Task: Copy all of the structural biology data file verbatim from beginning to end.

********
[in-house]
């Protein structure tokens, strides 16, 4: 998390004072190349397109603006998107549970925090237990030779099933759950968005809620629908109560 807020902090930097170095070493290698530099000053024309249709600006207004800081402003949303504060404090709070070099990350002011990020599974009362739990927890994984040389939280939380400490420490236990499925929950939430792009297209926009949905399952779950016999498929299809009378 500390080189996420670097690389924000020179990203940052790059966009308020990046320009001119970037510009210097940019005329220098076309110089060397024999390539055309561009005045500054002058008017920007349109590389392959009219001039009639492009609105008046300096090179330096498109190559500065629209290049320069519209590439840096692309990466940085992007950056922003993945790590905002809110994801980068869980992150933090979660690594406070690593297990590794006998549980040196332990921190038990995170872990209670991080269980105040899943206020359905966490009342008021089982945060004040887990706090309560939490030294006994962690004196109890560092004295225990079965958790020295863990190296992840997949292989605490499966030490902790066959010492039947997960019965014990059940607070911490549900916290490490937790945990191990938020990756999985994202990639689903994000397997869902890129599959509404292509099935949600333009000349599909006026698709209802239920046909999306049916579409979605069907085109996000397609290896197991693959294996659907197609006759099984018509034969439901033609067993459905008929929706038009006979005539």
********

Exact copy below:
[in-house]
């Protein structure tokens, strides 16, 4: 998390004072190349397109603006998107549970925090237990030779099933759950968005809620629908109560 807020902090930097170095070493290698530099000053024309249709600006207004800081402003949303504060404090709070070099990350002011990020599974009362739990927890994984040389939280939380400490420490236990499925929950939430792009297209926009949905399952779950016999498929299809009378 500390080189996420670097690389924000020179990203940052790059966009308020990046320009001119970037510009210097940019005329220098076309110089060397024999390539055309561009005045500054002058008017920007349109590389392959009219001039009639492009609105008046300096090179330096498109190559500065629209290049320069519209590439840096692309990466940085992007950056922003993945790590905002809110994801980068869980992150933090979660690594406070690593297990590794006998549980040196332990921190038990995170872990209670991080269980105040899943206020359905966490009342008021089982945060004040887990706090309560939490030294006994962690004196109890560092004295225990079965958790020295863990190296992840997949292989605490499966030490902790066959010492039947997960019965014990059940607070911490549900916290490490937790945990191990938020990756999985994202990639689903994000397997869902890129599959509404292509099935949600333009000349599909006026698709209802239920046909999306049916579409979605069907085109996000397609290896197991693959294996659907197609006759099984018509034969439901033609067993459905008929929706038009006979005539």